When it comes to social media, Steven Hodson in a recent column on Mashable.com, suggested that social media sites should ask for donations using Paypal to generate income. If you like Twitter or Facebook and use it regularly, then why wouldn’t you want to contribute $1 or $5 a month. He calculated that if 50% of the Twitter users donated $1 per month, that would result in $500 million of revenue per month for Twitter. Personally, I don’t believe users would fall for that concept, particularly given the fact that the users are the ones generating the content on that site. Without the tweets there would be no Twitter

Personally, I think the best approach would be a compelling well produced viral type video highlighting the advertisers’ product or message. Videos that people would want to watch and not be forced to watch. You can view samples of this type of video at http://adage.com/digital/article?article_id=140819. Check out the bottom of that page. These are agency produced videos that appear on YouTube. 30 and 60 second segments of these videos can also be seen in standard television commercials. On YouTube, the videos last 1-3 minutes. My favorites are the roller skating babies and the bulldog playing Tony Hawk’s video game.

The most successful video ads would need a theme and be serialized. It is a proven fact that people recall and respond to ads that draw their attention. Recall is a logical process while recognition is an emotional process. Motion, such as video, evokes emotion, but the printed word normally doesn’t do that. Of course these videos would need a recurring theme or character. There are plenty of well done TV ads that come to mind. The e-Trade baby is one. Remember Joe Izuzu? Okay I might have just dated myself.

These web videos could be original content or they come from a clip of a current box office hit movie that includes a clever use of your company’s product. They could be elaborate productions or well thought out amateur videos. If you think that you can’t produce an inexpensive video that draws millions of viewers, you need to watch the Pink Glove Dance on YouTube. This video was made to promote breast cancer awareness in a hospital using hospital staff as its cast and was done for very little money.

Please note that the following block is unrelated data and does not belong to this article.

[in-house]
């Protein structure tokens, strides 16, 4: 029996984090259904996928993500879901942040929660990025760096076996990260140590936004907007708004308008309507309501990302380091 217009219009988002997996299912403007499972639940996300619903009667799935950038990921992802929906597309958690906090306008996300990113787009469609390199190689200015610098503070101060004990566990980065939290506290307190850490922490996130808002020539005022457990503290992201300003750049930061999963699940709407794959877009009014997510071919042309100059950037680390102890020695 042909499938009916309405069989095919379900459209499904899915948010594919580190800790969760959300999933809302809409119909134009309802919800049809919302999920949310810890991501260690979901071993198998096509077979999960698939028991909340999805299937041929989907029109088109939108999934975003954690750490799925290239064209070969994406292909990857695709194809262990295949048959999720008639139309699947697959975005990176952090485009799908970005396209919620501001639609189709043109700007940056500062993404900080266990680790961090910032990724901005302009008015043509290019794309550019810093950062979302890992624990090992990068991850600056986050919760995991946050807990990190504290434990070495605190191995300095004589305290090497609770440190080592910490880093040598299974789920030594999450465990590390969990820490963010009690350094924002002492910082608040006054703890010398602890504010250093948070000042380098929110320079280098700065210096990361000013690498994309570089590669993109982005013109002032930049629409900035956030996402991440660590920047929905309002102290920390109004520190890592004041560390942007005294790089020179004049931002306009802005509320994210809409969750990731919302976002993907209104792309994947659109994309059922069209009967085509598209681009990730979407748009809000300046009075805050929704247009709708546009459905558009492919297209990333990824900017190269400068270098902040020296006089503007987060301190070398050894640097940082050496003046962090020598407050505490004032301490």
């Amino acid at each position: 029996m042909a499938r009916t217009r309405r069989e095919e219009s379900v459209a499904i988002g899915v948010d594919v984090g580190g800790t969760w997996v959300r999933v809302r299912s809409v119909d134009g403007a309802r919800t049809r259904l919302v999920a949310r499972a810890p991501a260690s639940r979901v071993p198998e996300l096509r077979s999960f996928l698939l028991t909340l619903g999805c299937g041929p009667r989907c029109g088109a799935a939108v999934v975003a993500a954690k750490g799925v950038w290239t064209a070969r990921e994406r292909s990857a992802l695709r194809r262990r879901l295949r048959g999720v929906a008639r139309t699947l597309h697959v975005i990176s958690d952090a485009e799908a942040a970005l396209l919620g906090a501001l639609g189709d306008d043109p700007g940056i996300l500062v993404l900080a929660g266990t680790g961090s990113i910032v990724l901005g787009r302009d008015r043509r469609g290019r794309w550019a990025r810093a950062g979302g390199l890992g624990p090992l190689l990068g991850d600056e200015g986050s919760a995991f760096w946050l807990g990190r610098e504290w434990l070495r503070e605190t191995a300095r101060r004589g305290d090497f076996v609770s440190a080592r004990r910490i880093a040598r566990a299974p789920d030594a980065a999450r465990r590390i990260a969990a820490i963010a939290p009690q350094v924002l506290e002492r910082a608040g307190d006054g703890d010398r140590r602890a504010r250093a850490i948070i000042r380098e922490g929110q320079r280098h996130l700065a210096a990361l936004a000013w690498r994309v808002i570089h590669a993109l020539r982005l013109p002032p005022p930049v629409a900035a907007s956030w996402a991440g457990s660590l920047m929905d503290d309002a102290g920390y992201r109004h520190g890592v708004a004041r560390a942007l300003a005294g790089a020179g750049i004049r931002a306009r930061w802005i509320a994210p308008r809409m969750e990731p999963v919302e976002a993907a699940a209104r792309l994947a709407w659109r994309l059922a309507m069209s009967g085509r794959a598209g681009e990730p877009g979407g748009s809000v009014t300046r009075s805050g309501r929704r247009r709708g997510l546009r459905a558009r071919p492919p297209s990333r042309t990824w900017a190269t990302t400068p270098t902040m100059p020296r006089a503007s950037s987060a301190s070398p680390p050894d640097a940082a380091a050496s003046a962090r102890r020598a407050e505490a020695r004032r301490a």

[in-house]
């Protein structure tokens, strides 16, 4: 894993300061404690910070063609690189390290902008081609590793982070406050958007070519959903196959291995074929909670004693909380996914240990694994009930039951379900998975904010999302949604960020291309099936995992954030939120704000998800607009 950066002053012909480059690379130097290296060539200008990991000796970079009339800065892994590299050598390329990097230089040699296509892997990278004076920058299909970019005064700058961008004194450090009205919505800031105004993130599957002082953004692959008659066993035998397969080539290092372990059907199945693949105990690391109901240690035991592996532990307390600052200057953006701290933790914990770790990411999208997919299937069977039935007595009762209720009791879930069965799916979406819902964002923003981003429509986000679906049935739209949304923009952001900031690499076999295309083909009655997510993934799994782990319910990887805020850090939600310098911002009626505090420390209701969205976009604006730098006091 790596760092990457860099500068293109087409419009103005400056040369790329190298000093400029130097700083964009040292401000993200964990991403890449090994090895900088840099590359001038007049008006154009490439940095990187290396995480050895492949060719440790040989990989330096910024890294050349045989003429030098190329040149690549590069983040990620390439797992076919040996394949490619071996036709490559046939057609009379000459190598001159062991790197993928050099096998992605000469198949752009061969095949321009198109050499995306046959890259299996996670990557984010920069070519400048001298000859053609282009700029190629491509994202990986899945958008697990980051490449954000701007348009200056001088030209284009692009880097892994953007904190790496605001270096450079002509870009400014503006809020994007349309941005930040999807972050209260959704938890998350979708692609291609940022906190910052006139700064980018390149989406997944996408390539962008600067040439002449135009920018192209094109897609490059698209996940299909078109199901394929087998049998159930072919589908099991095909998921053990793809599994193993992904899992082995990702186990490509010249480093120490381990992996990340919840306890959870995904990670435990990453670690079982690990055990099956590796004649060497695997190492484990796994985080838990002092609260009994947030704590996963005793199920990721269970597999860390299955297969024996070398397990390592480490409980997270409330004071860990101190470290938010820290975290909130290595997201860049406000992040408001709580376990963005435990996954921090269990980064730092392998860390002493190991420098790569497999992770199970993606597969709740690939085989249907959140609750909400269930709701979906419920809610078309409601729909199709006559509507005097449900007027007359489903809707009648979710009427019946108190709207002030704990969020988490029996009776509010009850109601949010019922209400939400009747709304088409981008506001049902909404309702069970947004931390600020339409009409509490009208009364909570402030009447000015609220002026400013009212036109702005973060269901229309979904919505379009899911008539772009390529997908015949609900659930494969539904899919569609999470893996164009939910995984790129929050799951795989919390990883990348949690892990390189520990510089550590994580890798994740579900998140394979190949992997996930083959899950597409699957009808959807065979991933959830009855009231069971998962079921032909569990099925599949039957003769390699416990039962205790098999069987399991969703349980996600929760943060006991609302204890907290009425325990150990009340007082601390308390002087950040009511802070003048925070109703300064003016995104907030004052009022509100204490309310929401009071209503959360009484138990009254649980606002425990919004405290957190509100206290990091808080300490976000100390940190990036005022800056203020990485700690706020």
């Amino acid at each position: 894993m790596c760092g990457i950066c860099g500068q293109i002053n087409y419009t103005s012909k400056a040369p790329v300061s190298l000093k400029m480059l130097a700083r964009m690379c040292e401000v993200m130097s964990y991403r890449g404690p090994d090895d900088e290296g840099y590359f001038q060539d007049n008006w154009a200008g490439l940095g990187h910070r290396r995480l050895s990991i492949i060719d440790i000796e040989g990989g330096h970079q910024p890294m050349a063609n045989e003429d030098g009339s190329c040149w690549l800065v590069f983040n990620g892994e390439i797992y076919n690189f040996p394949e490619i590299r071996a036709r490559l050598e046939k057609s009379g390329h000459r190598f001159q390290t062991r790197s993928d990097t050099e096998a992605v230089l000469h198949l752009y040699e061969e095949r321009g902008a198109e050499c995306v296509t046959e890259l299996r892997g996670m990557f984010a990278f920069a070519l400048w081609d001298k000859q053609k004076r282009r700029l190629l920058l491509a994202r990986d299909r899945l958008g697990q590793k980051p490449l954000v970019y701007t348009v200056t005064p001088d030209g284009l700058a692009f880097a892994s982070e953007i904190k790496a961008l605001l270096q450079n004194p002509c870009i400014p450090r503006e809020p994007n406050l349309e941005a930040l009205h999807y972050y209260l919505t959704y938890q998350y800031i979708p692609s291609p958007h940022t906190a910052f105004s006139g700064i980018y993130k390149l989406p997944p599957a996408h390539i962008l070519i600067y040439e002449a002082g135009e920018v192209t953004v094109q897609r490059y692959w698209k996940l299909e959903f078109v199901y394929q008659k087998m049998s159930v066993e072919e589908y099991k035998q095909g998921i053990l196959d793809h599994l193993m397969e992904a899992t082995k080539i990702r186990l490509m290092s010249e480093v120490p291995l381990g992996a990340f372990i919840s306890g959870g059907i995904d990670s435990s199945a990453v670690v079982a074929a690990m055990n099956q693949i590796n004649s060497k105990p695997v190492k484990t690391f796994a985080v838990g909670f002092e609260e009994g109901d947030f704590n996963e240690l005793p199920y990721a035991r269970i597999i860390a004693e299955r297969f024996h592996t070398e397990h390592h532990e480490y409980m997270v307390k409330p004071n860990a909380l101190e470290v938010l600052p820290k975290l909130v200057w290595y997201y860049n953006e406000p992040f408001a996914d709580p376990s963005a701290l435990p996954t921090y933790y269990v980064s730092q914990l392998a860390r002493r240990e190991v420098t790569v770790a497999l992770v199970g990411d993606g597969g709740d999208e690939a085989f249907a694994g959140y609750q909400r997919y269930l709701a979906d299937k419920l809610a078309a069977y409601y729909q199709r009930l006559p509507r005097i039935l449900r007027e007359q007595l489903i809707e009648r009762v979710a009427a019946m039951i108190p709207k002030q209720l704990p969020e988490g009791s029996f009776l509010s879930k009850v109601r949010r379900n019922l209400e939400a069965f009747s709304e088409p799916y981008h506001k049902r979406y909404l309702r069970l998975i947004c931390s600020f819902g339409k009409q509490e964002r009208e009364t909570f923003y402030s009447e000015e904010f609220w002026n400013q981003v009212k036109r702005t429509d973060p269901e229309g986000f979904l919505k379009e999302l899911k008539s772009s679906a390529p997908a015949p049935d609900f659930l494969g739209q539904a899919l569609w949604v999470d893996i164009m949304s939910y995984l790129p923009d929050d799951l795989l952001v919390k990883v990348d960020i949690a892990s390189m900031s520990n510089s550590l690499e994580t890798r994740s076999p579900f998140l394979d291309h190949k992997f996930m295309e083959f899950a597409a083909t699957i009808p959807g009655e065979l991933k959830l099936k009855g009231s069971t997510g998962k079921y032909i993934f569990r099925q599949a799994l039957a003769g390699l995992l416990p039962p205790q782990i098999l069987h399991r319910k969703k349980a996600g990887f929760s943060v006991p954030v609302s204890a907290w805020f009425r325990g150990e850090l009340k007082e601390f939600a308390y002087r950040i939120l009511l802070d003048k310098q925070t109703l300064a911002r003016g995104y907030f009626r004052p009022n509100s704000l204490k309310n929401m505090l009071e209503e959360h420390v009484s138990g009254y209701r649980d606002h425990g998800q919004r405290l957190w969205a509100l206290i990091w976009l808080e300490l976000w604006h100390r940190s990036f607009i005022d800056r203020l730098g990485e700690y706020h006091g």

Come on people. It’s time to think outside the box and get creative. A well-made, creatively done video ad should draw you in, not push you away. One option for Social Media sites would be to insert 15-20 second ads every 10-15 minutes. That might not be too intrusive for most people. If the user wanted to avoid these interruptions they could pay a monthly use fee to use that site, say $1 or $2. The web isn’t going away and we need to come up with ways to make it a viable commercial enterprise. Wouldn’t it be cool if the web ads were so good that your friends recommended you view some of these video ads?

With the advent of broadband and streaming video, web ads shouldn’t be rehashed versions of print ads. That is sooo nineties. Video and/or clever animation is where it’s at. Being able to quickly opt out of any web video should be mandatory. If a product ad isn’t compelling enough to make its potential customers want to watch, then the viewer should be able to click it away. On the other hand, if it is good enough to bring you back several times, then the production will be well worth the investment.

What’s you opinion about web advertising? Got a better idea? I would love to hear it. Comment on this blog and tell us what you really think.